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The burial of Piute Jack, at the spot where he fell in a battle in Cottonwood Wash in the mesa country southwest of Bluff, March 1915
Vintage ferrotyped gelatin silver print on paper
5 15/16 x 7 15/16 in. (15.08 x 20.16 cm)

Creation Place: North America
Technique: Photography
Credit Line: Restricted gift of Michael Mattis, Judy Hochberg, Fernando Barnuevo and Gloria Ybarra
Accession Number: P2020.6.598

Purchased by the Benton Museum of Art at Pomona College on August 12, 2020 from Edwynn Houk Gallery, New York.

Indian Uprising in Utah: The burial of Piute Jack at the very spot where he fell, riddled with deputies' bullets, in a battle in Cottonwood Wash in the mesa country southwest of Bluff. More than 150 Paiutes under the leadership of Old Polk are carrying on warfare against the authorities and raiding the ranches in the vicinity. The uprising began with the flight of Tse-N-Gat, son of Old Polk, and a fugitive murderer of a Mexican. Old Bull and his band are trying to keep his son from being captured, The Bluff War, Utah.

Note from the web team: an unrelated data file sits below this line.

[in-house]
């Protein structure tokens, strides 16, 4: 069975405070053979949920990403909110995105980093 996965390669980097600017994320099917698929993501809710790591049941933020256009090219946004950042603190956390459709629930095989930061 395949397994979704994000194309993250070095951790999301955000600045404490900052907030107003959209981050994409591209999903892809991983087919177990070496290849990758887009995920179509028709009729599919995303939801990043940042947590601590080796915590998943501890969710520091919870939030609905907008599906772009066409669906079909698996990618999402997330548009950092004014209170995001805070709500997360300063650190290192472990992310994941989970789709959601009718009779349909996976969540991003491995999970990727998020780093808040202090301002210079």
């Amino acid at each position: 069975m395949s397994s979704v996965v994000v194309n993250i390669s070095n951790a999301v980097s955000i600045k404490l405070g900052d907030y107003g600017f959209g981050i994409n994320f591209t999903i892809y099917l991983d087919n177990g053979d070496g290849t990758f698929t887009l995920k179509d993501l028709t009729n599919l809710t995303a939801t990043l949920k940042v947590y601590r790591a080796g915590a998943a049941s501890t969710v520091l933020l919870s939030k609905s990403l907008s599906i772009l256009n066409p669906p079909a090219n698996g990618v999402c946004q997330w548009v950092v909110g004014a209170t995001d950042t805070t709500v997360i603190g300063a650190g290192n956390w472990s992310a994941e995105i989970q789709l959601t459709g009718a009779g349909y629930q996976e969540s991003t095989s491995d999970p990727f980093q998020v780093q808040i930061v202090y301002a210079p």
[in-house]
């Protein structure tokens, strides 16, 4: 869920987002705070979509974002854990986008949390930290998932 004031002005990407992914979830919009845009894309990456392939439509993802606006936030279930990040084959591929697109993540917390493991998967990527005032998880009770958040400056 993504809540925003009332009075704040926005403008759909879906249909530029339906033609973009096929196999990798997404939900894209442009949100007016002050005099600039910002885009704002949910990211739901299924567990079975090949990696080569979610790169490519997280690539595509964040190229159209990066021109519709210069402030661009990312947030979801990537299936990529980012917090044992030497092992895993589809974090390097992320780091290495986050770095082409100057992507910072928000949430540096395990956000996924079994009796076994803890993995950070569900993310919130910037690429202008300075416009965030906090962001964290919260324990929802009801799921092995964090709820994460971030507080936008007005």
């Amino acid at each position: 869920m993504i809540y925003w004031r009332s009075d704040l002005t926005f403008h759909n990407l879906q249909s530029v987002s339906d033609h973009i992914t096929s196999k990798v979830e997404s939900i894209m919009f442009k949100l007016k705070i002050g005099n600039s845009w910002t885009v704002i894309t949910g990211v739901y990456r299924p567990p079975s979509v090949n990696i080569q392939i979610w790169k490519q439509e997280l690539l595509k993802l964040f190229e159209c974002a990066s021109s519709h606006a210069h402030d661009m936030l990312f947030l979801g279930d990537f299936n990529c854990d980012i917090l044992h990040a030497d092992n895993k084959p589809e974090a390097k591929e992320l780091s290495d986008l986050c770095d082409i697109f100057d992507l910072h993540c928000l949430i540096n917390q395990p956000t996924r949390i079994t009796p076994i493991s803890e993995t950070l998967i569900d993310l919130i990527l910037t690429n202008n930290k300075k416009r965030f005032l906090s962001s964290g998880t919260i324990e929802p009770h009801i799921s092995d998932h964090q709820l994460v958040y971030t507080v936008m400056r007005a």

The Bluff War, also known as the Posey War of 1915, or the Polk and Posse War, was one of the last armed conflicts between the United States and Native Americans. It began in March 1914. It was the result of an incident between a Utah shepherd and Tse-ne-gat, the son of the Paiute Chief Narraguinnep (Polk). Notably, it involved Chief Posey and his band of renegades, who helped Polk fight a small guerrilla war against local Mormon settlers and Navajo policemen. The conflict centered on the town of Bluff, Utah. It ended in March 1915, when Polk and Posey surrendered to the United States Army.

Sheet: 6 9/16 x 8 1/2

Ferrotyped prints are processed in such a way that they are shiny. The print has a sensitive surface, usually thinner, because it was put through a press while still wet.

Ferrotyped prints have a sensitive surface, usually shiny and thinner, because they are put through a press while still wet. Ferrotyping makes the surface of the photograph smoother. Light does not scatter as much on a smoother surface, so this increases contrast. That makes ferrotyped images better for press photography.

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  • Image Dimensions: 5 15/16 x 7 15/16 in. (150.81 x 201.61 mm)

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